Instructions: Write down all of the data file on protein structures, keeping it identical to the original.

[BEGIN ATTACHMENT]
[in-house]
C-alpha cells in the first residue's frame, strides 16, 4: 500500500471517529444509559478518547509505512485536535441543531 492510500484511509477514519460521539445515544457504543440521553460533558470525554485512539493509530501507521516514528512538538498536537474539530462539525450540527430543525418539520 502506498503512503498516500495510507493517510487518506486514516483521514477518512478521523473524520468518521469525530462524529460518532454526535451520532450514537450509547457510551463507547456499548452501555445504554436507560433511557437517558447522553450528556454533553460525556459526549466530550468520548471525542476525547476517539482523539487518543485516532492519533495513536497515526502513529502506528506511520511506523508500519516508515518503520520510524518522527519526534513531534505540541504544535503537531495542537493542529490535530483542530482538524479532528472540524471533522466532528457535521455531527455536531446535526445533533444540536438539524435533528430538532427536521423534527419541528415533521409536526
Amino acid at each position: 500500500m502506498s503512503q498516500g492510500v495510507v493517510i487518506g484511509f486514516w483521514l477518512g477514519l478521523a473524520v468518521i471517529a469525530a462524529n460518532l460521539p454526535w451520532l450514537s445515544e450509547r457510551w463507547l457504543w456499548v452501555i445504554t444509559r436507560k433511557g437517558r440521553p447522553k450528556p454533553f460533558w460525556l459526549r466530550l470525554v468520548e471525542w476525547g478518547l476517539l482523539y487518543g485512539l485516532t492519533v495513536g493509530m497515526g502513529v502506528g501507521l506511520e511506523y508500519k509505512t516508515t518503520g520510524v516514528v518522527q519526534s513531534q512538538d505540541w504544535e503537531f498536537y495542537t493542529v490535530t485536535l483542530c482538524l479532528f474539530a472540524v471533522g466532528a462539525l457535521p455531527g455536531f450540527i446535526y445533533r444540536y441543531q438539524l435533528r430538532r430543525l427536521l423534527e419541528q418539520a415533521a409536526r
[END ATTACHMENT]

[in-house]
C-alpha cells in the first residue's frame, strides 16, 4: 500500500471517529444509559478518547509505512485536535441543531 492510500484511509477514519460521539445515544457504543440521553460533558470525554485512539493509530501507521516514528512538538498536537474539530462539525450540527430543525418539520 502506498503512503498516500495510507493517510487518506486514516483521514477518512478521523473524520468518521469525530462524529460518532454526535451520532450514537450509547457510551463507547456499548452501555445504554436507560433511557437517558447522553450528556454533553460525556459526549466530550468520548471525542476525547476517539482523539487518543485516532492519533495513536497515526502513529502506528506511520511506523508500519516508515518503520520510524518522527519526534513531534505540541504544535503537531495542537493542529490535530483542530482538524479532528472540524471533522466532528457535521455531527455536531446535526445533533444540536438539524435533528430538532427536521423534527419541528415533521409536526
Amino acid at each position: 500500500m502506498s503512503q498516500g492510500v495510507v493517510i487518506g484511509f486514516w483521514l477518512g477514519l478521523a473524520v468518521i471517529a469525530a462524529n460518532l460521539p454526535w451520532l450514537s445515544e450509547r457510551w463507547l457504543w456499548v452501555i445504554t444509559r436507560k433511557g437517558r440521553p447522553k450528556p454533553f460533558w460525556l459526549r466530550l470525554v468520548e471525542w476525547g478518547l476517539l482523539y487518543g485512539l485516532t492519533v495513536g493509530m497515526g502513529v502506528g501507521l506511520e511506523y508500519k509505512t516508515t518503520g520510524v516514528v518522527q519526534s513531534q512538538d505540541w504544535e503537531f498536537y495542537t493542529v490535530t485536535l483542530c482538524l479532528f474539530a472540524v471533522g466532528a462539525l457535521p455531527g455536531f450540527i446535526y445533533r444540536y441543531q438539524l435533528r430538532r430543525l427536521l423534527e419541528q418539520a415533521a409536526r